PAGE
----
- Caledon Ski Club is set to replace its Blue Mountain triple with a new Doppelmayr quad this summer.
- Showdown rope evacuates 87 riders from Payload on a busy Saturday.
- Lutsen ropes down 25 from the Caribou Express and has it back in action within hours.
- The New Hampshire Business Review profiles legendary resort developer Les Otten.
- The privately-held conglomerate behind Leitner Ropeways, Poma, Leitner-Poma of America and Skytrac announces the highest revenue in the company’s history for 2018: €1.02 billion. The group built approximately 100 ropeways around the world last year, up from 75 in 2017.
- The State of Washington is poised to grant $750,000 of public money to Mt. Spokane for the Northwood project.
- Edmonton is one step closer to building an urban gondola.
- The Nordic Valley expansion project is in limbo.
- Vail officially owns two more ski resorts.
- Palm Springs reopens its tramway after storms cause $4 million in damage and lost revenue.
- The Forest Service tentatively approves alternative 4 of the ambitious California Express gondola project.
A 16 minute flight between Squaw Valley and Alpine Meadows took a jump forward this morning as the Truckee National Forest and Placer County released the draft environmental impact statement for the California Express gondola. The big three stage lift was first proposed by the owner of both mountains, KSL Capital Partners, more than two years ago and is now being championed by Alterra Mountain Co. At 808 pages, the EIS required under the National Environmental Policy Act outlines three possible alignments which could unite the steeps and village at Squaw Valley with the beginner and intermediate paradise of Alpine Meadows.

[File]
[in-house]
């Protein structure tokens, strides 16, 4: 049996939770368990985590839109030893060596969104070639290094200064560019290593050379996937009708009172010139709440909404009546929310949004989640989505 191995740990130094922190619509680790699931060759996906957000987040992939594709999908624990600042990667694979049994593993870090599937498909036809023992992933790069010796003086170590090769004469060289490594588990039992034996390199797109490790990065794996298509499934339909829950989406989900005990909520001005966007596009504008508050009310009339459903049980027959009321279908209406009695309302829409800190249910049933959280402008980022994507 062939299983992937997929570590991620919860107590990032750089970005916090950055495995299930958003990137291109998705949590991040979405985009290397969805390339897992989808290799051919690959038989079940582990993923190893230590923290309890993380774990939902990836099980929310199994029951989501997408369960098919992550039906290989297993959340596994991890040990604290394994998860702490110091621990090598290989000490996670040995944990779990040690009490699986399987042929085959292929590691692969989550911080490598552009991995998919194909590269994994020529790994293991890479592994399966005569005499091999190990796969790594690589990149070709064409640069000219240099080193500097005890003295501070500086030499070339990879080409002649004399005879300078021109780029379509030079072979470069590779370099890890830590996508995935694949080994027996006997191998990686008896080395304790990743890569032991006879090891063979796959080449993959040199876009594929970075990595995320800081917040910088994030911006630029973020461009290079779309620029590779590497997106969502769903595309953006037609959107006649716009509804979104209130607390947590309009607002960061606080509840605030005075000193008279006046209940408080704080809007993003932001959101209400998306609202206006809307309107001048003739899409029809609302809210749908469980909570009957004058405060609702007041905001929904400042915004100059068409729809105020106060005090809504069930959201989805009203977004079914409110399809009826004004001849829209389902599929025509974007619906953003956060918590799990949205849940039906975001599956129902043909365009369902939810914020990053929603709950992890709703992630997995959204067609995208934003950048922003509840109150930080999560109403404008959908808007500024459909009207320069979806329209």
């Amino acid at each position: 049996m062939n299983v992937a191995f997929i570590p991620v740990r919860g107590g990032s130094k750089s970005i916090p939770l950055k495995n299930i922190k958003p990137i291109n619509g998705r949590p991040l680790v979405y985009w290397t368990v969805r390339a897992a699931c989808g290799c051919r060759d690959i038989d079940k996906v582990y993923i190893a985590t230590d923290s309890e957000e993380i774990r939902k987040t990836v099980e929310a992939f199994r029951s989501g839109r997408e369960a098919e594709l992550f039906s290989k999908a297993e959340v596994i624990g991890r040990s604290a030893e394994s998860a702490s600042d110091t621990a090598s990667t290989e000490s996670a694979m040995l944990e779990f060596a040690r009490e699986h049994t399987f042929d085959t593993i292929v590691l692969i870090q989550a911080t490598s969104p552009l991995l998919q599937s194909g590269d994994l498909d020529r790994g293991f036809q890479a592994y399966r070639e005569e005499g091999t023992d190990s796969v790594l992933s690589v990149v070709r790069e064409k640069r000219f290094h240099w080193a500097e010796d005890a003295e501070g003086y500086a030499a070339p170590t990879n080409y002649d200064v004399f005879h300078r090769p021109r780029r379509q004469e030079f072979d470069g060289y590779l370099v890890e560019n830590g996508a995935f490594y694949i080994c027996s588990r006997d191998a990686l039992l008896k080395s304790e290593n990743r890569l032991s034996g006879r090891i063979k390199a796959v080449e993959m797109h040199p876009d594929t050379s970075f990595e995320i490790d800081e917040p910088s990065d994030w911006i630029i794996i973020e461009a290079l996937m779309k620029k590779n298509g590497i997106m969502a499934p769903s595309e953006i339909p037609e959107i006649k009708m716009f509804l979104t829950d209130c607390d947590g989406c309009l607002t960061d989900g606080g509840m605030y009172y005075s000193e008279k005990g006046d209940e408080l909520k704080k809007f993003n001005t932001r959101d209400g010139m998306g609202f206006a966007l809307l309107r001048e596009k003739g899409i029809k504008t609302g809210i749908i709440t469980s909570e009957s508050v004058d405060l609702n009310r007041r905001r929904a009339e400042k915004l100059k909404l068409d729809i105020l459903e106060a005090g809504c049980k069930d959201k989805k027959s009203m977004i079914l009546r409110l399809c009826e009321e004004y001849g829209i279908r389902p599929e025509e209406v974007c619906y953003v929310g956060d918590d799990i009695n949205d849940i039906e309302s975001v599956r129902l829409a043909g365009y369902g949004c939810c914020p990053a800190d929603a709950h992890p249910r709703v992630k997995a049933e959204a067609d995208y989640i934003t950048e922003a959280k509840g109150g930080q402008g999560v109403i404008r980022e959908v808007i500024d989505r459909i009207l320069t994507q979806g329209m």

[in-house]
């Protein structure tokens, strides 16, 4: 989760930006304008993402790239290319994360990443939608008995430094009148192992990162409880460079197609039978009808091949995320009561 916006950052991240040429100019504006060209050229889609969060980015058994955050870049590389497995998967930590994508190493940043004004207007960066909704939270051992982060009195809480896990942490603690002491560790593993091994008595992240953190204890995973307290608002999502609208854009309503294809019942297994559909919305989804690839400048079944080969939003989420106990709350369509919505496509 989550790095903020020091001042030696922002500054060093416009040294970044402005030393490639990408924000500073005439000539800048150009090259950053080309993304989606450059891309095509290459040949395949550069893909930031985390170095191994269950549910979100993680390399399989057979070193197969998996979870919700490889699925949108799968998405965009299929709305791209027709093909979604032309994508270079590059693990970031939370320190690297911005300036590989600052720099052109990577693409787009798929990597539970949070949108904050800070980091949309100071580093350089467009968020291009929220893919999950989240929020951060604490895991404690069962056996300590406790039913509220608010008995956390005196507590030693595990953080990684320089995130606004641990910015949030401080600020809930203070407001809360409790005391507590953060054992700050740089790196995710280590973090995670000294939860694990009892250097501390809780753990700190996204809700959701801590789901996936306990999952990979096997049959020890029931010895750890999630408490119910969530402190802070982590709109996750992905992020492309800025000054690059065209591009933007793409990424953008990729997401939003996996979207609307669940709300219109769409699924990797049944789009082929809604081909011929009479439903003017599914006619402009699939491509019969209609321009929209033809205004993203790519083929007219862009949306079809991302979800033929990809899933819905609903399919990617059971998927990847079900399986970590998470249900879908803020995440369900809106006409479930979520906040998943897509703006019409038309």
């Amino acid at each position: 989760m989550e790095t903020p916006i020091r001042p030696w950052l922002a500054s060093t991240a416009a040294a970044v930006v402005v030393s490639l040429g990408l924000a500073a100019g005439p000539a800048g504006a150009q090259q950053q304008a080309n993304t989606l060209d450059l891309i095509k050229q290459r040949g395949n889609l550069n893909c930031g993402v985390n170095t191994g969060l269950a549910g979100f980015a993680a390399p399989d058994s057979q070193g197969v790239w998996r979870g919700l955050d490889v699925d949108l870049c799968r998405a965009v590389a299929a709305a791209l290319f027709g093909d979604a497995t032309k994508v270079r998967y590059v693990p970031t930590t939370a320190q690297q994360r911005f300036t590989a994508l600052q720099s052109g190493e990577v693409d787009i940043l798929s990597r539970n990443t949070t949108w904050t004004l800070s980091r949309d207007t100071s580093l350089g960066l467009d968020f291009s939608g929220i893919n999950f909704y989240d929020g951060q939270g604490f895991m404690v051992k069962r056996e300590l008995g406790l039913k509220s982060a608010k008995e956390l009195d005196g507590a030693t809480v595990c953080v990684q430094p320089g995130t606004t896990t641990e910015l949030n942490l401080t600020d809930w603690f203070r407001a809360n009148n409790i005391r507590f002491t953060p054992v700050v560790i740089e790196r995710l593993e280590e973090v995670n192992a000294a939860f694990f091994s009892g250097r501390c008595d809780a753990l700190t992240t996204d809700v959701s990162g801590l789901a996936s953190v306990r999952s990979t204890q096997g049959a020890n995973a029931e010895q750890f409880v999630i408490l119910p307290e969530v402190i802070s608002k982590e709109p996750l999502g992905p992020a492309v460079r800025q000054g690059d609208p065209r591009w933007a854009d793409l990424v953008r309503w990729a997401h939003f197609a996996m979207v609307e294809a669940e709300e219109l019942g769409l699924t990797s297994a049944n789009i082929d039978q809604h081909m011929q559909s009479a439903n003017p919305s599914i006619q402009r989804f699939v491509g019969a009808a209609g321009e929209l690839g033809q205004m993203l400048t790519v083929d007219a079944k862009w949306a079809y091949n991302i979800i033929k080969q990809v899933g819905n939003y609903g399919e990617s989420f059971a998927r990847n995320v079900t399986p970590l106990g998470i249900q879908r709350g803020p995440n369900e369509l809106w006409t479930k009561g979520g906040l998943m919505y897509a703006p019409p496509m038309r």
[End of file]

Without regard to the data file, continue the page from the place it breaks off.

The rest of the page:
Two of the alternatives are new while the other two should be familiar to readers of this site. Other concepts such as a pulse gondola, expanded shuttle service and even an underground train were eliminated as part of the preliminary review, which was completed by SE Group and Ascent Environmental of Sacramento. Alternative 1 is the required no-action option, which would keep Squaw Valley and Alpine Meadows separate but equal. Shuttle buses would continue running every 30 minutes between the two mountains, which already share a common lift ticket.
The lift would move 1,400 skiers per hour in 8-passenger cabins painted white to blend in with the winter environment. It would operate from 8:00 am to 6:00 pm with skiing allowed from the mid-station(s) when conditions permit. There would be separate drive systems and separate cabin parking facilities at each end so two sides could operate independently. The middle section of the lift would operate as part of the Alpine Meadows side and approximately 40 percent of the cabins would be stored at Squaw Valley with the remaining 60 percent at Alpine during storm events and the summer.